Producers of the Telugu TV serial Rani Rudrama Devi, Alind Srivastava and Nissar Parvez explain why period dramas need a rich storyline to go with its technical brilliance in order to connect with audiences
The legendary warrior queen Rudrama Devi of the Kakatiya dynasty was celebrated for her valour. But how many of us are aware of her formative years, her emotional journey and of her hardships as an eight-year-old girl who was brought up as a boy?
Star Maa’s new period drama Rani Rudrama Devi depicts the emotional journey of a little girl before her transition into a fearless leader.
Producers Alind Srivastava and Nissar Parvez, of Mumbai-based Peninsula Pictures, explain over phone that a team from the Star Maa channel had approached them last year with the story pitch. The duo says that there were “so many emotions” to tell about her and the other characters who aid her journey. “We realised the story is not just about the warrior queen,” Alind remarks.
Once the research team finalised the storyline (after drawing references from various books) the project got rolling in October 2020. A set was constructed at Naigaon, Mumbai.
Peninsula Pictures has prior TV experience; two of their shows currently on air are Aladdin – Naam Toh Suna Hoga and Hero — Gayab Mode On, which is telecast on Sab TV, but the Telugu-language serial Rani Rudrama Devi marks their début in the vernacular space. A set was constructed at Naigaon, Mumbaiby mid-OctoberWhile the technical crew including a team of technicians, director Santosh Badal, director of photography Kunal Kadam and costume designer Niyati Pathak from their VFX studio in Mumbai give it the required grandeur and scale, the cultural nuances and Telugu flavour are enhanced by artistes, a language editor and dialogue writer from Hyderabad. The main challenge, however, in a period drama is the familiarity. While it can serve as an advantage, with audiences able to connect to the story easily, the familiarity also brings about scrutiny. “The moral of the story has to be absolute correct. It is the same story being told, but what matters is the way it is presented,” says Nissar.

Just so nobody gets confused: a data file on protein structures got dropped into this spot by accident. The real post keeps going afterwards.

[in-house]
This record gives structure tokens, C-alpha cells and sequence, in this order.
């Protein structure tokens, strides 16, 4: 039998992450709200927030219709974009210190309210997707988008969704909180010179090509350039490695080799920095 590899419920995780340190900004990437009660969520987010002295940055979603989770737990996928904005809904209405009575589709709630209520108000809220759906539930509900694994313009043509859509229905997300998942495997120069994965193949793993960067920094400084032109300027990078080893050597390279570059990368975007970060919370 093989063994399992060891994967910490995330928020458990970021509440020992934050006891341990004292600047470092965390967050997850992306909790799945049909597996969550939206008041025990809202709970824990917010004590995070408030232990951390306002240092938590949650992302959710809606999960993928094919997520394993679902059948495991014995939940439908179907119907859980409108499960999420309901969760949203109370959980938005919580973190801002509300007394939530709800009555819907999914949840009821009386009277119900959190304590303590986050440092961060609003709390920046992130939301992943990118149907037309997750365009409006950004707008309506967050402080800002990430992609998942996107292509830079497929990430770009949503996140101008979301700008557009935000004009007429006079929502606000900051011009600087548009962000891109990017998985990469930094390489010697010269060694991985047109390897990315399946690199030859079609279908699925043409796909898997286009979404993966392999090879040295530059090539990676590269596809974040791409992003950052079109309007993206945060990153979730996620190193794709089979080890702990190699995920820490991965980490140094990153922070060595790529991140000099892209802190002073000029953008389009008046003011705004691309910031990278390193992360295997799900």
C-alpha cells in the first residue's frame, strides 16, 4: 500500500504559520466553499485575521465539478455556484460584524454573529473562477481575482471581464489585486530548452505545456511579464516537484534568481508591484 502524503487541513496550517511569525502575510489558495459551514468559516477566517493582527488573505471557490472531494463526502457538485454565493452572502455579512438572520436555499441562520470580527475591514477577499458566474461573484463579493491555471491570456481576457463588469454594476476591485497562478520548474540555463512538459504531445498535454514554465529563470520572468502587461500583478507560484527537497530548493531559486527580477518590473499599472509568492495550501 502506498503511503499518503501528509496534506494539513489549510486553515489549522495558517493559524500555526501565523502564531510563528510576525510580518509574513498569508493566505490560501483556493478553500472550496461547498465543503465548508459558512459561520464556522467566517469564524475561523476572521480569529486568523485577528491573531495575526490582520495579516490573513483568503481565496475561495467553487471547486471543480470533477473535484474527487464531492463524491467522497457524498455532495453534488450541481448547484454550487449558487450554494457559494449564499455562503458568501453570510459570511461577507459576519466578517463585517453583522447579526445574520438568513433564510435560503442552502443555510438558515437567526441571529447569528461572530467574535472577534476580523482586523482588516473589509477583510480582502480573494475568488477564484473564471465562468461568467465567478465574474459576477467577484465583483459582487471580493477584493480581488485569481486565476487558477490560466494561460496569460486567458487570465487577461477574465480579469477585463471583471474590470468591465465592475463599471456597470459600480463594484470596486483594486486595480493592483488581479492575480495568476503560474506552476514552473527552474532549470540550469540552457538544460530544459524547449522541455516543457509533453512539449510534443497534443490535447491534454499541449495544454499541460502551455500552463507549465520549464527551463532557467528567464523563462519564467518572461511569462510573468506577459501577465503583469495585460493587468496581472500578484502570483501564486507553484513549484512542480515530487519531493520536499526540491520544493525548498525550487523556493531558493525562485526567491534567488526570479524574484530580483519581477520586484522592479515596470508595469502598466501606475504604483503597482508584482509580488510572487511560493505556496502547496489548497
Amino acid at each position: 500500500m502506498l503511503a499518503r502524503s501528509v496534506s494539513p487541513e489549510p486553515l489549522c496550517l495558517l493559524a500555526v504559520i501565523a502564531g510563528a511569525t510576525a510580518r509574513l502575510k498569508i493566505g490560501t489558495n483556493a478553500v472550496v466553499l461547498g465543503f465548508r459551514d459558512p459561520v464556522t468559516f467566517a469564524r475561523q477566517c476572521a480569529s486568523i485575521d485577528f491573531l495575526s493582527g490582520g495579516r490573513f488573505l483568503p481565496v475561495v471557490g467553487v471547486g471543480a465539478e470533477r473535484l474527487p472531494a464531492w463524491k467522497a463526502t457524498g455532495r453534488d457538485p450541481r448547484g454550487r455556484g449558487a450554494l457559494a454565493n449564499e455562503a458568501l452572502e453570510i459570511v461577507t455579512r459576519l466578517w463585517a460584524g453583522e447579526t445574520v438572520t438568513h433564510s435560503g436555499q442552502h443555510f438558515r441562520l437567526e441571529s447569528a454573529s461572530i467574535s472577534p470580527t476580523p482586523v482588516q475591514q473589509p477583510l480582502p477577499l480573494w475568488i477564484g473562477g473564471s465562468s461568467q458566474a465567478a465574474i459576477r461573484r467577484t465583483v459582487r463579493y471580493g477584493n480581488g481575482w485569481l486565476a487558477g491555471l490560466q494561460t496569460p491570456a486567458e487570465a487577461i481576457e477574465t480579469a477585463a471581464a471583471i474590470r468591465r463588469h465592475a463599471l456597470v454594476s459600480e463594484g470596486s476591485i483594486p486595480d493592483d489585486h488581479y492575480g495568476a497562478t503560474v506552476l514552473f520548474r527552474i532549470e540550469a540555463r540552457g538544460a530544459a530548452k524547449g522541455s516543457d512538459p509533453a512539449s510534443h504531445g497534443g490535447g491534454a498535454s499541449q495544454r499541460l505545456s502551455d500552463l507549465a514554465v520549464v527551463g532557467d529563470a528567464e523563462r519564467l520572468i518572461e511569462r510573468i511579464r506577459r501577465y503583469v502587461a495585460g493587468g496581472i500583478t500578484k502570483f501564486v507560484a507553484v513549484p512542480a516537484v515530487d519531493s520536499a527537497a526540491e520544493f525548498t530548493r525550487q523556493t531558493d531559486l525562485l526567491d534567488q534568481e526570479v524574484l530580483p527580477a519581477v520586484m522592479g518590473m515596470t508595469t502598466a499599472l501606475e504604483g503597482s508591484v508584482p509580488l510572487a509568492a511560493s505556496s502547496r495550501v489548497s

“Visual effects, colour palette, music and acting will make for a visual spectacle, but only a rich storyline will excite the audiences. The glamour, glitz and technical chutzpah of a historical drama is present but at the heart of Rani Rudrama Devi is the story of a girl. We want our presentation to make the viewers think, ‘Oh, I know the story, but never imagined it like this’,” Alind adds.
Having previously watched the Anushka Shetty-starrer Rudhramadevi (2015), which was also based on the warrior queen, the duo feels that the movie cannot be compared to their TV series.
“We didn’t emotionally connect with the film which we feel we have achieved in our series. Unlike the movie, we are trying to show how Rudrama became what she became. Also, the interpersonal equations between the characters is something to watch out for in our series,” says Alind.
Aladdin and Hero Gayab Mode on Sab TV are their two shows currently on air. With this first historical drama in Telugu, the production house has made its debut in a regional space.
Rani Rudrama Devi airs weekdays at 9pm on Star Maa.